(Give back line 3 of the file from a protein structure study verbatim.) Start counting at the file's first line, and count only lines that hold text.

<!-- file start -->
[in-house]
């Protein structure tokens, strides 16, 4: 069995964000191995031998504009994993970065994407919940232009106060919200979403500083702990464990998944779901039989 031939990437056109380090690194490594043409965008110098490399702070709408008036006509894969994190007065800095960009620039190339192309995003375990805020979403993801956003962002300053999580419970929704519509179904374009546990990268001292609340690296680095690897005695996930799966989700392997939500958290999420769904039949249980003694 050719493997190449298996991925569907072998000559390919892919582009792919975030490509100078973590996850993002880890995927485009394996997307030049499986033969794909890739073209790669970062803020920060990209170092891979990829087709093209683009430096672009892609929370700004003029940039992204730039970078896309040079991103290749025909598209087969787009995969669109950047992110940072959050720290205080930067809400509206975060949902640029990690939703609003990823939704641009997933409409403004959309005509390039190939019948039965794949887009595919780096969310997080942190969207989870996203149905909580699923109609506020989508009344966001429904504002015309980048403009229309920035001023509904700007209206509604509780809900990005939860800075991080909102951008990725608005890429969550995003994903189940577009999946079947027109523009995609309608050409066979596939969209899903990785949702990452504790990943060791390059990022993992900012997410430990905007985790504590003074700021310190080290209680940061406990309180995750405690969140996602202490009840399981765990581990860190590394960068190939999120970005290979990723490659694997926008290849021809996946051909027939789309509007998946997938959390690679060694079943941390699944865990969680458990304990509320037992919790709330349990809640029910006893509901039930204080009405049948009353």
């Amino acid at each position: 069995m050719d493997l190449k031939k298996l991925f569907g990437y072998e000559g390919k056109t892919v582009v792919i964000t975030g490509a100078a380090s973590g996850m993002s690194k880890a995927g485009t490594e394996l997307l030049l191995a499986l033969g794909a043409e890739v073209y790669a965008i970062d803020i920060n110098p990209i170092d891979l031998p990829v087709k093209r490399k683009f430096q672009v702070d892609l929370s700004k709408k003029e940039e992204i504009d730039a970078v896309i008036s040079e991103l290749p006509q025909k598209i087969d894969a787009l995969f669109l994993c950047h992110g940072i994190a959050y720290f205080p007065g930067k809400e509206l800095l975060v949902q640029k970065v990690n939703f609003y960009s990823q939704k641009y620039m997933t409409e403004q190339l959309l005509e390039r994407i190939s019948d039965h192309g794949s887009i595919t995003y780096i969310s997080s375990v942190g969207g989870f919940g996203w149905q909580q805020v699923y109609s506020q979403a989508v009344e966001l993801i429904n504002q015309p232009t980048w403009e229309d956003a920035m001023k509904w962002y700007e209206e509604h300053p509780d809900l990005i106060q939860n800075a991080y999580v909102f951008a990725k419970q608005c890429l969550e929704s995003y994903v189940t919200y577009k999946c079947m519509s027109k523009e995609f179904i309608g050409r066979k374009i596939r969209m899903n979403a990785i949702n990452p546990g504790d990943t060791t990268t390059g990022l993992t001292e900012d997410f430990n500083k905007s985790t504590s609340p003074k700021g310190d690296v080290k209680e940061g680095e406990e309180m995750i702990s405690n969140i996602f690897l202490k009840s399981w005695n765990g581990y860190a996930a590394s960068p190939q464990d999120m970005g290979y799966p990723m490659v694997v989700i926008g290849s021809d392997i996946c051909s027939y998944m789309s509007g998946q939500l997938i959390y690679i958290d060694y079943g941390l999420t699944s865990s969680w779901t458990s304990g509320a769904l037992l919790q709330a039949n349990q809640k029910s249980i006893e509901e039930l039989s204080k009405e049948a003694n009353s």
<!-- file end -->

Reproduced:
């Amino acid at each position: 069995m050719d493997l190449k031939k298996l991925f569907g990437y072998e000559g390919k056109t892919v582009v792919i964000t975030g490509a100078a380090s973590g996850m993002s690194k880890a995927g485009t490594e394996l997307l030049l191995a499986l033969g794909a043409e890739v073209y790669a965008i970062d803020i920060n110098p990209i170092d891979l031998p990829v087709k093209r490399k683009f430096q672009v702070d892609l929370s700004k709408k003029e940039e992204i504009d730039a970078v896309i008036s040079e991103l290749p006509q025909k598209i087969d894969a787009l995969f669109l994993c950047h992110g940072i994190a959050y720290f205080p007065g930067k809400e509206l800095l975060v949902q640029k970065v990690n939703f609003y960009s990823q939704k641009y620039m997933t409409e403004q190339l959309l005509e390039r994407i190939s019948d039965h192309g794949s887009i595919t995003y780096i969310s997080s375990v942190g969207g989870f919940g996203w149905q909580q805020v699923y109609s506020q979403a989508v009344e966001l993801i429904n504002q015309p232009t980048w403009e229309d956003a920035m001023k509904w962002y700007e209206e509604h300053p509780d809900l990005i106060q939860n800075a991080y999580v909102f951008a990725k419970q608005c890429l969550e929704s995003y994903v189940t919200y577009k999946c079947m519509s027109k523009e995609f179904i309608g050409r066979k374009i596939r969209m899903n979403a990785i949702n990452p546990g504790d990943t060791t990268t390059g990022l993992t001292e900012d997410f430990n500083k905007s985790t504590s609340p003074k700021g310190d690296v080290k209680e940061g680095e406990e309180m995750i702990s405690n969140i996602f690897l202490k009840s399981w005695n765990g581990y860190a996930a590394s960068p190939q464990d999120m970005g290979y799966p990723m490659v694997v989700i926008g290849s021809d392997i996946c051909s027939y998944m789309s509007g998946q939500l997938i959390y690679i958290d060694y079943g941390l999420t699944s865990s969680w779901t458990s304990g509320a769904l037992l919790q709330a039949n349990q809640k029910s249980i006893e509901e039930l039989s204080k009405e049948a003694n009353s």